Since then, her clarion call continues to touch on issues of education and of immigrant rights. Having founded a mentorship program for at-risk male youth and personally taken them into her home, Wilson deeply felt the sting of death when 14-year-old Martin Lee Anderson died of suffocation at the hands of guards at a military-styled boot-camp detention center in Panama, Florida in January 2006. Seven guards and a nurse were later acquitted of all charges related to Anderson’s death.

“Not one guard was sent to prison. Not one was even reprimanded,” railed Wilson. “In fact, after [the state of Florida] closed down every boot camp, many of the accused received promotions. Well, guess what? In Florida we have another Martin, Trayvon Martin.”

The death of this Martin hit even closer to home for Wilson. Trayvon Martin lived in her district and went to school within walking distance of her home. She has known his family for most of her life. She wants justice, and the recent involvement of the U.S. Department of Justice and Federal Bureau of Investigation has only strengthened her resolve.

“We still have to march and demonstrate, and write letters, and protest, and fight, and have prayer vigils, and sue, and sit-in, just to be heard. No more. No more Florida. No more America. No more hiding your criminal racial profiling by using self-defense to get away with murder.”

Yesterday, she returned to the House floor with a sign bearing Trayvon’s face, name and the number of days since his death without Zimmerman’s arrest. She has avowed to return to the floor everyday with sign until justice is served. (Click here to see video)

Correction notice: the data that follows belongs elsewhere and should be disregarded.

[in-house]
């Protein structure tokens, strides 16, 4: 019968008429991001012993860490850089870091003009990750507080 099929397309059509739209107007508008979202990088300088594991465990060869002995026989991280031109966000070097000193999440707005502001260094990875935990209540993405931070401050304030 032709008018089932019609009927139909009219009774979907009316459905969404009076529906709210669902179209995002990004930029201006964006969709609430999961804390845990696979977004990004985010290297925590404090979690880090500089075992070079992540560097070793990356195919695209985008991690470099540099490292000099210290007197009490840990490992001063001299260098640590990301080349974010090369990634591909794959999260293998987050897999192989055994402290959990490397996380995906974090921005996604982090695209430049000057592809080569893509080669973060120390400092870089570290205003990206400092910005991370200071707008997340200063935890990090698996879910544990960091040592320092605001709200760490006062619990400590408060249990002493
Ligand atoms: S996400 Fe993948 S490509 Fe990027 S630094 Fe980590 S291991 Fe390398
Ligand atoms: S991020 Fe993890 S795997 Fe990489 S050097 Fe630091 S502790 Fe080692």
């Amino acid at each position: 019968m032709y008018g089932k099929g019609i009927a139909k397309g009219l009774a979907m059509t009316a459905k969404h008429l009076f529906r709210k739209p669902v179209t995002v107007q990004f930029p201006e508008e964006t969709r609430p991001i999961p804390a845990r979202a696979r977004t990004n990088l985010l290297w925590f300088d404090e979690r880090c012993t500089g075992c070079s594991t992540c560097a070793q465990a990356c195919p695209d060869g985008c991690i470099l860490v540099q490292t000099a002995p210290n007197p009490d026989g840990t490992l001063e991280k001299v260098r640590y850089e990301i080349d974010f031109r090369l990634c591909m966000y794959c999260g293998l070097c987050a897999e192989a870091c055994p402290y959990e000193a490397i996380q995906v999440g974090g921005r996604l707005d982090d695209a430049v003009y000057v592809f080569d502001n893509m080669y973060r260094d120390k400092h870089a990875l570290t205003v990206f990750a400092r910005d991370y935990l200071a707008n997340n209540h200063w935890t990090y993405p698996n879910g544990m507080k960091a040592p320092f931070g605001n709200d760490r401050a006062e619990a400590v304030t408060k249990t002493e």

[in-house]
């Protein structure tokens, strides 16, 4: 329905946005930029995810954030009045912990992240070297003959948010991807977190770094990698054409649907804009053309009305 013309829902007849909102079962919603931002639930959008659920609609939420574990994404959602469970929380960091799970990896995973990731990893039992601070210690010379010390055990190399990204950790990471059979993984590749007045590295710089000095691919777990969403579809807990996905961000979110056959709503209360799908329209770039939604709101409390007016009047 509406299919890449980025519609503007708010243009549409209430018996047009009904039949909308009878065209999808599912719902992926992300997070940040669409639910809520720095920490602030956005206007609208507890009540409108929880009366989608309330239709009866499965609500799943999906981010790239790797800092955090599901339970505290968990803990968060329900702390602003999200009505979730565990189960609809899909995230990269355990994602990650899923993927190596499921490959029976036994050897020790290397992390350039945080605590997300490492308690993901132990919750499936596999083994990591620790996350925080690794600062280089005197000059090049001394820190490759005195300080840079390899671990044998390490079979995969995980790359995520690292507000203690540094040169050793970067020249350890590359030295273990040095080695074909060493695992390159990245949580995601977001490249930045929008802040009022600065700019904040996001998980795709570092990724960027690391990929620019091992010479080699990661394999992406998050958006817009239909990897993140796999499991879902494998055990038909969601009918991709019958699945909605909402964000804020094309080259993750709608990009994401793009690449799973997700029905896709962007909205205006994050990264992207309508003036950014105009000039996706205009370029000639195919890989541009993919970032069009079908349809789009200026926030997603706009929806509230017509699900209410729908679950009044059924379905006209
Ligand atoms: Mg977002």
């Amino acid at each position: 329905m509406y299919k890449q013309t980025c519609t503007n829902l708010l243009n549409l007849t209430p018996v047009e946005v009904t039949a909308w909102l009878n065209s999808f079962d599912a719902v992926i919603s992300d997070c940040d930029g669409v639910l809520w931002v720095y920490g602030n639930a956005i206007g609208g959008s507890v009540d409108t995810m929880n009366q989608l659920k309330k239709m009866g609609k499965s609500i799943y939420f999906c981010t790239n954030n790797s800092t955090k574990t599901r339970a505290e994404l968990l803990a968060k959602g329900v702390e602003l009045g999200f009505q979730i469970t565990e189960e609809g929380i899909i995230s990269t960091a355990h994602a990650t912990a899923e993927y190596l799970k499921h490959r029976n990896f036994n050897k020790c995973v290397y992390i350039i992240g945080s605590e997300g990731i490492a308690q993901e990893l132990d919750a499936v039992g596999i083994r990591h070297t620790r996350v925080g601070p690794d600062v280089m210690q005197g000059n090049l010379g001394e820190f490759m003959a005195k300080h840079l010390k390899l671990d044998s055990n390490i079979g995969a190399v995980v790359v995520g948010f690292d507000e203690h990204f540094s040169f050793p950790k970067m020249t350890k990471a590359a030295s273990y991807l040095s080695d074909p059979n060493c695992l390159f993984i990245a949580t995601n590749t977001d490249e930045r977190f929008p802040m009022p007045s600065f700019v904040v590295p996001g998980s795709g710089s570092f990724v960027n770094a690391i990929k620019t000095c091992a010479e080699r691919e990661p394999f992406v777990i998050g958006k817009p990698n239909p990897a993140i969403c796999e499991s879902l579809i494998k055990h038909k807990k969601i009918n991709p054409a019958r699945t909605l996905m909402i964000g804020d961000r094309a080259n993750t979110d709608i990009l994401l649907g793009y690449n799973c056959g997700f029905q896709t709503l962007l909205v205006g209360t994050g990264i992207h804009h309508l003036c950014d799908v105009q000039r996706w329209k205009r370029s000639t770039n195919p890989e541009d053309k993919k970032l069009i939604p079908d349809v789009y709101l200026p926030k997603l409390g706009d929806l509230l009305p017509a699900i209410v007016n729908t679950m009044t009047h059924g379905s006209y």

Students on HBCU campuses across the nation have already begun agitating for an arrest in the case. Florida A&M University students gained national attention for rallying in front of the Sanford’s Seminole County criminal courts building on Monday, and the efforts of Howard University School of Law students to fight against the criminalization of Martin who was wearing a hoodie when he was shot to death via their “Do we look suspicious?” campaign, went viral on the internet yesterday.

Spelman College alumna and Children’s Defense Fund President Marian Wright Edelman and Philander Smith College President Walter Kimbrough wore hoodies in support, as did I, and thousands of other HBCUers including Fisk alumnus David Boyd, whose infant son also wore a hoodie. HBCUers are standing up for Trayvon Martin not because we’re black, but because we are standing up for what is right. We are just now learning that Martin’s mother Sybrina Fulton briefly attended Grambling State University, further cementing the HBCU community’s commitment to this cause.

“Stand up for Trayvon Martin. Stand up for justice. Stand up for our children,” belted out Wilson. “I am tired, ti’ed, ti’ed of burying young black boys.”

Yes, Congresswoman Wilson. We are tired too.

SHARE
Previous articleHBCU Wellness Project: Five Tennessee HBCUs Partner to Impact Lives
Next articleHoodied Up: TSU Tigers Host Trayvon Martin Tribute
A member of Delta Sigma Theta Sorority, Inc., Crystal A. deGregory, Ph.D. is a graduate of the historic Fisk University ’03. She received her master’s and doctoral degrees in history from Vanderbilt University. She also holds a master of education degree in curriculum and instruction from Tennessee State University, ’14, where she formerly taught in the department of history, geography and political science. A professional historian and passionate HBCU advocate, she is editor-in-chief of the forthcoming The Journal of HBCU Research + Culture. She is also a regular contributor to HBCU Digest, is a co-host of Black Docs radio show, and offers a wide-range of expertise on multiple topics including history, culture, education, black fraternity and sorority life and of course HBCUs. Follow her on twitter at @HBCUstorian, visit her website at www.CrystaldeGregory.com, or contact her via email at cadegregory@HBCUstory.com.

LEAVE A REPLY